Community Resilience & Sustainability
Supporting the transition to resilient, low carbon communities.
Climate change presents opportunities to rethink the way we design, build and live in urban areas. Through our work, we help communities identify their biggest challenges to becoming more resilient and sustainable and develop the conversations, research, tools and strategies to make the changes needed to address them.
- Town of Halton Hills Climate Adaptation Plan
- Waterfront Toronto Resilience and Innovation Framework
- The Realized Results of LED Streetlights: Seizing the Opportunity
Using new forms of equity, policy and land-use to increase housing affordability.
The lack of suitable affordable housing in cities across Canada is a significant problem that all orders of government must work together to address in partnership with the private, non-profit, and co-operative housing sectors. Our work focuses on understanding the housing market challenges and exploring how a variety of tenure options and alternative equity models can support affordable housing, particularly for the missing middle.
Past Projects & Partners
Downtown BIA 2.0 Study
City of Toronto and Downtown Core BIAs
The Downtown Core BIA 2.0 Study was initiated by Toronto’s 6 Downtown Core Business Improvement Associations (BIAs) and the Toronto BIA Office, in recognition of the value of working together to address shared issues and enhance their ability to represent their members. CUI began working on this project in early 2020 starting with a current state report to provide the context for the current BIA model and the common roles, responsibilities, priorities and challenges among the Downtown Core BIAs. While the project was put on hold due to COVID, future planned work includes best practices research, an analysis of the differences between small and large BIAs, an Options Report and Final Report with Recommendations.
Improving Electricity Conservation in Small-Medium Municipal Water Distribution Systems Across Ontario
Independent Electricity System Operator
This pilot project was created by CUI to refine and test the application of a low tech, low cost water-energy performance tool in 3 small / medium water delivery systems in Ontario. The aim is to develop a tool that could be used by municipalities across Ontario to identify electricity reduction strategies. The project will deliver new and/or upgraded hydraulic models for each pilot system, a commercial ready, user friendly water energy performance tool, training workshops for system operators, a user guide / training manual, continuous project evaluation, a communications plan and a lessons learned report.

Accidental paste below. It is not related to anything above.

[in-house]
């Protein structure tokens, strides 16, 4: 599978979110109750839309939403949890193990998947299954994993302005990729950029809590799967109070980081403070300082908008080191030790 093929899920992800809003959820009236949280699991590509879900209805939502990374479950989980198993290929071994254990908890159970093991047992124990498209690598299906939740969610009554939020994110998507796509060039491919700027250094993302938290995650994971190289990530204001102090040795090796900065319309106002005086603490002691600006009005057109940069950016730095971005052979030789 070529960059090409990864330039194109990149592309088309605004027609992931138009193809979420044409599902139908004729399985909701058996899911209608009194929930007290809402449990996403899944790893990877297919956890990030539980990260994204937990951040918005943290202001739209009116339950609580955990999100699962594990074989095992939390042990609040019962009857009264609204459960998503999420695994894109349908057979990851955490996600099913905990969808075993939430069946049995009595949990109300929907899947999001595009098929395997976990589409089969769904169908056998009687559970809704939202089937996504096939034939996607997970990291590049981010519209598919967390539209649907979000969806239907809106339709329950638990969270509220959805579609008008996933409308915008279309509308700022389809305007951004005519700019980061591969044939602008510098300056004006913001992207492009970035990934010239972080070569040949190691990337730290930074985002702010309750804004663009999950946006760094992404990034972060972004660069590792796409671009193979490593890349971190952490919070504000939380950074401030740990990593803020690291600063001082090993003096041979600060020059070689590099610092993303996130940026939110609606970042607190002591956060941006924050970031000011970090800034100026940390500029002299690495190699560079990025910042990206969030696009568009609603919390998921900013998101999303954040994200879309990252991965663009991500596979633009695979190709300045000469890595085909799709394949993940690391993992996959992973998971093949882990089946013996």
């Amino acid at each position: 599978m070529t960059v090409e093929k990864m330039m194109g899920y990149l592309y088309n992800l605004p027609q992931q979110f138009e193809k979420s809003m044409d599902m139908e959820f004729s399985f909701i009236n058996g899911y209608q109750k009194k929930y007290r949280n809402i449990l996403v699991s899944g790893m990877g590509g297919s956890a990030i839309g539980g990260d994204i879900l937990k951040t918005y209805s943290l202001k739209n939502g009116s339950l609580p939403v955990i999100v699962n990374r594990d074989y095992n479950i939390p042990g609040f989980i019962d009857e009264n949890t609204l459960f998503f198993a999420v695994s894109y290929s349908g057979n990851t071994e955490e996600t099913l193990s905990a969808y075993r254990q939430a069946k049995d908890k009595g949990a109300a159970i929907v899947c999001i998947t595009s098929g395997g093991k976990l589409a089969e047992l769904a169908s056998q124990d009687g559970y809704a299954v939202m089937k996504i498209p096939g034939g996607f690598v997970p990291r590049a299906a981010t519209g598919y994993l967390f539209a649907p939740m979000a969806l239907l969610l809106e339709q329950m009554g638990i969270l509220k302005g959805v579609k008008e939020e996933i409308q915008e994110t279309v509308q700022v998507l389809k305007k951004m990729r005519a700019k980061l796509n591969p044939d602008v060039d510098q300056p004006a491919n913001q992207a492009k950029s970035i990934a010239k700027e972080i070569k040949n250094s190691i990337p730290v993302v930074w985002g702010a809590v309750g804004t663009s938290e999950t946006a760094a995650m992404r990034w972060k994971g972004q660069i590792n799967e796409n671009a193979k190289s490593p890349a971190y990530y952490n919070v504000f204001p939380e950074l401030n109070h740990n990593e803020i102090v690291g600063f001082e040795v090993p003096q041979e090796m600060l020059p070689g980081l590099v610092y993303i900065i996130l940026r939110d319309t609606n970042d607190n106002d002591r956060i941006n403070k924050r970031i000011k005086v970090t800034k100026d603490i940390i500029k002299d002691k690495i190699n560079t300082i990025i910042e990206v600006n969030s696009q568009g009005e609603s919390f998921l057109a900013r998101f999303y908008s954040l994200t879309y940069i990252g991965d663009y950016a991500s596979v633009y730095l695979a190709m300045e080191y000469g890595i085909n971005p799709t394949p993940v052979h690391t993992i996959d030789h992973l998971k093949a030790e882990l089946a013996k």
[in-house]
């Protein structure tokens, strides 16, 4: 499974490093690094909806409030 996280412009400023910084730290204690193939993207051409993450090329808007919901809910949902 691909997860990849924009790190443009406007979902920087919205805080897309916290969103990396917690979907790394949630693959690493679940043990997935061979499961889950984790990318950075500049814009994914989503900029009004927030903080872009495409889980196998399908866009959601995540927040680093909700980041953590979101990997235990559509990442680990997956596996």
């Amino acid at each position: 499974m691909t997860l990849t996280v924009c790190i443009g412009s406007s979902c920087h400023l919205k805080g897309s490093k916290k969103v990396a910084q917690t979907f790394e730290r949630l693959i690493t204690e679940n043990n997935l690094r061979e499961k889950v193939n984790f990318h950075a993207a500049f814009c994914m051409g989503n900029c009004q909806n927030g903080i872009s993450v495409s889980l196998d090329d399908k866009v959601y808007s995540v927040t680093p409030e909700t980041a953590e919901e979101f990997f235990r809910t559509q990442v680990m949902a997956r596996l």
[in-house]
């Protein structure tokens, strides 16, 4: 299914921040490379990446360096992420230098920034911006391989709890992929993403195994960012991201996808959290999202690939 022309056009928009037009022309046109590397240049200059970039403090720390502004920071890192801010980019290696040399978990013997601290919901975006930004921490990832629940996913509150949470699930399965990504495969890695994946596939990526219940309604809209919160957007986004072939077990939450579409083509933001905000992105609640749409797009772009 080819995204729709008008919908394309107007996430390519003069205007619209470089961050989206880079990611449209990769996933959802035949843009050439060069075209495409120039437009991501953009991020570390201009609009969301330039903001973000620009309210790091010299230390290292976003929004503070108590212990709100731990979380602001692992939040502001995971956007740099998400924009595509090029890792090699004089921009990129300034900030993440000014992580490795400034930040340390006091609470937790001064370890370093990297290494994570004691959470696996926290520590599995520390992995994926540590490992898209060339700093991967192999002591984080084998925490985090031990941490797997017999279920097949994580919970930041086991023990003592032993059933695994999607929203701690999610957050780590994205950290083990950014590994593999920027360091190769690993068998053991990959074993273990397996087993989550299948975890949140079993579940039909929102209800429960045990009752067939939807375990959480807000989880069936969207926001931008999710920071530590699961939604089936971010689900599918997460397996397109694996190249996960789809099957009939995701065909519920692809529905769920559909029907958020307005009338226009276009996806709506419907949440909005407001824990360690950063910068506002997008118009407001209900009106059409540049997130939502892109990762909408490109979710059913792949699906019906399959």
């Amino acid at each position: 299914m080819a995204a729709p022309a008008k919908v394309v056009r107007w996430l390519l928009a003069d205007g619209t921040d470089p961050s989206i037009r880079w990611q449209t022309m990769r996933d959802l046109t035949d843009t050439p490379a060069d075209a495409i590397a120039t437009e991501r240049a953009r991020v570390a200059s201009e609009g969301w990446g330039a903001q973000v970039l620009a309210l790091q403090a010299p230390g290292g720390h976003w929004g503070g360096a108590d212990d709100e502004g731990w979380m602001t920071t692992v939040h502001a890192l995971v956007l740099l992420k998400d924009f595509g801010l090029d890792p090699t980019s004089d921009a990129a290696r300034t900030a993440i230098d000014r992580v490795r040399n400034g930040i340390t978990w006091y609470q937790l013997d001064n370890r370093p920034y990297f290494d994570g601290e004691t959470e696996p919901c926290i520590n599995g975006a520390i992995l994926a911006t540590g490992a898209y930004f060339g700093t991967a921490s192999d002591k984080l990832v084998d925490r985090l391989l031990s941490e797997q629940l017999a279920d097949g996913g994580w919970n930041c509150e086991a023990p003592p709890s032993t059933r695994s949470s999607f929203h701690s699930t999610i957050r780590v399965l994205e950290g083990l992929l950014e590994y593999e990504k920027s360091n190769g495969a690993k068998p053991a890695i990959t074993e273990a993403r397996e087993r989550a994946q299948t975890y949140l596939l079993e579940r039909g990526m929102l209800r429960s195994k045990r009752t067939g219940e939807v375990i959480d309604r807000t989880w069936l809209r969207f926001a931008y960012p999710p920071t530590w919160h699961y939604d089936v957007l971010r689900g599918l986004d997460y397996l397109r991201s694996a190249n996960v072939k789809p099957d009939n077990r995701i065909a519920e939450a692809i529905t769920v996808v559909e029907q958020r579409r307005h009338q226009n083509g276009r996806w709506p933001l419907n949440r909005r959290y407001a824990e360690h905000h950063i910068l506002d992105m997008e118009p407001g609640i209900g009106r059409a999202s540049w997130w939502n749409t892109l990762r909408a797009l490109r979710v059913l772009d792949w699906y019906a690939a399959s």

Halton Hills Climate Adaptation Plan
Town of Halton Hills
CUI was the lead on The Town of Halton Hills Climate Change Adaptation Plan. The Plan aims to minimize the negative impacts of climate change, as well as take advantage of opportunities to strengthen the Town’s resilience to climate change. Thevision, goals and actions were developed through a collaborative process, and guide the Town in strengthening current policies, developing new programs and practices, and identifying the steps necessary to integrate climate adaptation as a core practice within the Corporation.
Durham Smart City Framework
Region of Durham
The Durham Smart Cities Framework was developed to provide the Region of Durham with guidance on how to move forward with its smart city work in an organized and strategic way. It will serve as a foundation for the Region to develop a Smart City Master Plan and develop a strong application for the federal government’s next Smart City Challenge or successor initiative. It included an inventory of existing projects, recommendations for implementing a smart city program, guidance on working with the public, private and community partners and a decision-making support tool.
Soils Bylaw Tool Update
Ministry of Environment Conservation and Parks
In 2016, CUI developed the Excess Soil Bylaw Tool, which provides examples of by-law language and guidance for Ontario municipalities to use in creating or updating key sections of their excess fill by-laws. Now, CUI is working to update the Tool and provide new guidance to municipalities on how to integrate the new provincial regulations on soils management (O. Reg. 406/19) into their by-laws. The project includes a survey and working with a Steering Committee to determine areas for improvement of the Tool, stakeholder workshops, and a webinar.